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Experts in: 18th century

Dalton, Susan

DALTON, Susan

Professeure agrégée

Following on my work on the history of women in the 18th century, I have been studying theoretical gender issues and in particular the relationship between the public and private spheres at the time. Looking at the sociability of salonnières in France and Venice, I realized that this public/private distinction was difficult to maintain in reality.

My current research looks at Venetian salonnières (like Giustina Renier Michiel and Isabella Teotochi Albrizzi) and the men who attended their salons (like Ugo Foscolo, Ippolito Pindemonte and Melchiorre Cesarotti), in the late 18th and early 19th centuries.

In particular, I have found that these salonnières drew on the roles they played in literary salons to offer themselves as cultural intermediaries in their publications, by simplifying the erudite writings of men of letters in their circle and making them accessible to a wider readership. I am also a member of the Interacting with Print research group.

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DESLANDRES, Dominique

Professeure titulaire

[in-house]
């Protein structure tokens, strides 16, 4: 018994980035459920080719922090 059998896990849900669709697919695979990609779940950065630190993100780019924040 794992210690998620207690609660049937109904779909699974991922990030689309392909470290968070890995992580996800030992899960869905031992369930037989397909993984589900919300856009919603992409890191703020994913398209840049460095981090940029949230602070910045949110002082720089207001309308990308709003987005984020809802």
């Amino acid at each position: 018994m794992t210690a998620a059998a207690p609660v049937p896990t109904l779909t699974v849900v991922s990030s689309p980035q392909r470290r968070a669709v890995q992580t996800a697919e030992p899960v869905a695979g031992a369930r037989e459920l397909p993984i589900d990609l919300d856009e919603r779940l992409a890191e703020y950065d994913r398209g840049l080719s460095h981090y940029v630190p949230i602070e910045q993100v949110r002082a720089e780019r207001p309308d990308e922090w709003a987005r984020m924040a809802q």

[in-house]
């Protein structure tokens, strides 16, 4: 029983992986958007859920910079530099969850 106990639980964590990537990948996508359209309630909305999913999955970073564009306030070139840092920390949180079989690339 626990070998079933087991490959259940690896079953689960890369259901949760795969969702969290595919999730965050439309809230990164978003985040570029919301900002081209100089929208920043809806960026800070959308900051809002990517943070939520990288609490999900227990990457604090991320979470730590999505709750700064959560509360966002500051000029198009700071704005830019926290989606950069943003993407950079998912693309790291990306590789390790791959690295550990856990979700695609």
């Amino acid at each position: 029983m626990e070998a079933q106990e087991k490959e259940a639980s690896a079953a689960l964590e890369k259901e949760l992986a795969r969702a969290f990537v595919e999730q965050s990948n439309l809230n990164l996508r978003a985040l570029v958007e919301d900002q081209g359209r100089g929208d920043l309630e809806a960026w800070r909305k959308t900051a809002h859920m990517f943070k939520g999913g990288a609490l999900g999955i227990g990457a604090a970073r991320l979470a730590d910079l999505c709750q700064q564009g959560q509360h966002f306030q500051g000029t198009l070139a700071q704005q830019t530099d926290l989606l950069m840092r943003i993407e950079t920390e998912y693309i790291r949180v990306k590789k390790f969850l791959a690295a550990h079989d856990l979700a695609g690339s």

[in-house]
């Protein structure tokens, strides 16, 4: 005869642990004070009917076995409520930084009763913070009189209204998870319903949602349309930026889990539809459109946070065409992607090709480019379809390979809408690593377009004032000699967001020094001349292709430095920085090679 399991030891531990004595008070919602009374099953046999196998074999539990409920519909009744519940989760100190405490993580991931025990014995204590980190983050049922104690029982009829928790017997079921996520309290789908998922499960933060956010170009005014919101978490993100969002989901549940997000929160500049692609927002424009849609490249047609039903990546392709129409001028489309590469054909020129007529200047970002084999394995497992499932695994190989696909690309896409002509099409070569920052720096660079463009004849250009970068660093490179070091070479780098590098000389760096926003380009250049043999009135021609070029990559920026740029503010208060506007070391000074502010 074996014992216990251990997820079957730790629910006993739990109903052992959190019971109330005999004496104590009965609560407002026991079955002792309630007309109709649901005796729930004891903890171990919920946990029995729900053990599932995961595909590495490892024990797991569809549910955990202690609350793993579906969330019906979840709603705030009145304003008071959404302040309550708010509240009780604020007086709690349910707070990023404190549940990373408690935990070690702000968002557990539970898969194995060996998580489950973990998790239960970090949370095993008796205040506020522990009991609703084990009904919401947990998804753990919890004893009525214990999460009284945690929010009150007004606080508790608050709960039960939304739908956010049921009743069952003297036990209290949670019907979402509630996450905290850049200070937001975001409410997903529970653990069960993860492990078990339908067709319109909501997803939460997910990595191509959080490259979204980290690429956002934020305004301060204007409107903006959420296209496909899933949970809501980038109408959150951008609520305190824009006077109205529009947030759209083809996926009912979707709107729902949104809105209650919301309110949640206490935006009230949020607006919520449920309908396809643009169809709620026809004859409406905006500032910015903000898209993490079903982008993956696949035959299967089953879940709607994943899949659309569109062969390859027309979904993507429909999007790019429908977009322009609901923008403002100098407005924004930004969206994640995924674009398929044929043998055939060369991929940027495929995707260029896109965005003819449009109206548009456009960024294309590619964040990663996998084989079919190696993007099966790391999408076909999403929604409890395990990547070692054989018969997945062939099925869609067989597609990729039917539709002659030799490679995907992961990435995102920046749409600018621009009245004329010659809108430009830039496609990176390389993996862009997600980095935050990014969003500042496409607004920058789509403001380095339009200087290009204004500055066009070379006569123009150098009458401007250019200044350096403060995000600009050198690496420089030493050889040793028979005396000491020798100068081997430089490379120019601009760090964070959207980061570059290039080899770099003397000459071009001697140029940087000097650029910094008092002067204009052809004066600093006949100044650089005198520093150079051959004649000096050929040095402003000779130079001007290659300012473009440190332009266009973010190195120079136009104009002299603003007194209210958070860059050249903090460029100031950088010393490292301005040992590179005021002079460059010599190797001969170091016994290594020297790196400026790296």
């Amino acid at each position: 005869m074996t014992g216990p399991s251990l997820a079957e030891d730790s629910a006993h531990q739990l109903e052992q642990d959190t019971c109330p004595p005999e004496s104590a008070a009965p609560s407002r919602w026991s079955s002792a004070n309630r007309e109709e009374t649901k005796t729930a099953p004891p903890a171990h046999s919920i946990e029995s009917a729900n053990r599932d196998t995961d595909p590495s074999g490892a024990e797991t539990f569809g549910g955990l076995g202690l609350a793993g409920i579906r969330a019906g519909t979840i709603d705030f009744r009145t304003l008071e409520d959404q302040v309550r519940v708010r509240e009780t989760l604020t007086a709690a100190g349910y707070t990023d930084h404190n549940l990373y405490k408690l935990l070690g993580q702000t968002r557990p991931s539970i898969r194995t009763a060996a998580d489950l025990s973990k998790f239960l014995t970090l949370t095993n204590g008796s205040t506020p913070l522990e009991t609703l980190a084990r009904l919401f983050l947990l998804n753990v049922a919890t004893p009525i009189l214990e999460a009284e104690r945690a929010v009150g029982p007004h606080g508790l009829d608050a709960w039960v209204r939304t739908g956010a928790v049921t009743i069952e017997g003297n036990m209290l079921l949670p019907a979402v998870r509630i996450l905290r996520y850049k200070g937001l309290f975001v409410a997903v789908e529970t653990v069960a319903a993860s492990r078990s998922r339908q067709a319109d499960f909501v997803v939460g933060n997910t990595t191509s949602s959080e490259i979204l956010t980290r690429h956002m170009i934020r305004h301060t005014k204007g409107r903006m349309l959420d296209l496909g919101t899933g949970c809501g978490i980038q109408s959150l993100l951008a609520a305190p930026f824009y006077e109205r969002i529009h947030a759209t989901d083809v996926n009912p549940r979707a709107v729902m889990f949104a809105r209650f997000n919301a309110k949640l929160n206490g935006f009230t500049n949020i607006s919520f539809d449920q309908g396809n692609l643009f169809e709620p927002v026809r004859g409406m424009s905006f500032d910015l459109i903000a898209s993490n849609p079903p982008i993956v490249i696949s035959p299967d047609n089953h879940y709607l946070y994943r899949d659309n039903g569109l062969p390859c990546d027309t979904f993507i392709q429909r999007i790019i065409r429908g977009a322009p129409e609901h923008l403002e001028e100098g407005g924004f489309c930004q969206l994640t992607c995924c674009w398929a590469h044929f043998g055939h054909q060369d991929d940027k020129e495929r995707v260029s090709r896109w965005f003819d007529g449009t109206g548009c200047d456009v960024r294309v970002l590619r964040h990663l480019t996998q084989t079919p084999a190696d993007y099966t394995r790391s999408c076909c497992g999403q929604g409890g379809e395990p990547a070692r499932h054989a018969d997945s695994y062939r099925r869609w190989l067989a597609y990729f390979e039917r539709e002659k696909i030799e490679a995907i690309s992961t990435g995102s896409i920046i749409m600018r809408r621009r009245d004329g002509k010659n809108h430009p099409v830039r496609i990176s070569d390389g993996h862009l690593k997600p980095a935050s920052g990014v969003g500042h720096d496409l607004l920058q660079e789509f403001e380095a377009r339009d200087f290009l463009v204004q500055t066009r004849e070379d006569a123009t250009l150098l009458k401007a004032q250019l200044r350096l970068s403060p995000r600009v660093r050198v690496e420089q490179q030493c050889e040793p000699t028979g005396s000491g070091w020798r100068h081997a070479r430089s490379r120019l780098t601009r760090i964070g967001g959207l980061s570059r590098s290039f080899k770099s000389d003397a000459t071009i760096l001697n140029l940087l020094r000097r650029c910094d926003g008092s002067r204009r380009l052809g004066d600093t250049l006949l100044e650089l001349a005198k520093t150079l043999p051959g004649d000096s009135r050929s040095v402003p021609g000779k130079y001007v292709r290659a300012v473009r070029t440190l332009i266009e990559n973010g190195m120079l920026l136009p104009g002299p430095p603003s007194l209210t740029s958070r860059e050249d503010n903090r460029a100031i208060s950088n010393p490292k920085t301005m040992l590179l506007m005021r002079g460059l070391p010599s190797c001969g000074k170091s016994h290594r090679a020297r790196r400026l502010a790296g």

My research concerns the comparative history of identity construction in 16th-18th century Europe and the Americas, with a number of complementary aspects: the vision of the Other and the question of self (episteme and mentalities; objectives and methods of persuasion); the role of the two sexes in the individual and collective construction of identity; historical evidence and the memory of self. With regard to this first theme, I published Croire et faire croire. Les missions françaises au 17e siècle(Paris, Fayard, 2003), showing the far-reaching connections between the perception of otherness and the representations of modern identity in the context of the first globalization, i.e. missionary imperialism, at a time when France was undergoing true domestic colonization. A second theme developed from this research, and allowed me to embark on two parallel publications: the first, Les autobiographies spirituelles et l'émergence du sujet moderne, is aimed at understanding how men and women in France and its colonies learned to see themselves as acting subjects. The second publication, the third of my research themes, is entitled Memoire de soi, mémoire des autres, and compares the annals of various religious congregations in France and New France to determine the traces that small communities wished to leave for posterity, sometimes at the cost of a certain distortion of the historical record. On the basis of this work, I was invited to edit a scientific history of the Sulpicians of Canada in which the chapters I wrote concern the duty of memory, identity markers, and relations between others and the Sulpicians, who were key figures in Montreal history (D. Deslandres, John A. Dickinson and Ollivier Hubert, eds. Les Sulpiciens de Montréal. Une histoire de pouvoir et de discrétion (Montreal, Fides, 2007). Along the same lines, I co-edited, with Raymond Brodeur and Thérèse Nadeau-Lacour, Lecture inédite de la modernité aux origines de la Nouvelle France. Marie Guyart de l'Incarnation et les autres fondateurs religieux (Quebec City, Les Presses de l'Université Laval, 2010) to mark the 400th anniversary of Quebec City. I am currently writing a biography of Marie Guyart de l'Incarnation, founder of the very first school for women in America, while continuing my work on the roles of the sexes, religion and politics in the history of modern-day French expansion.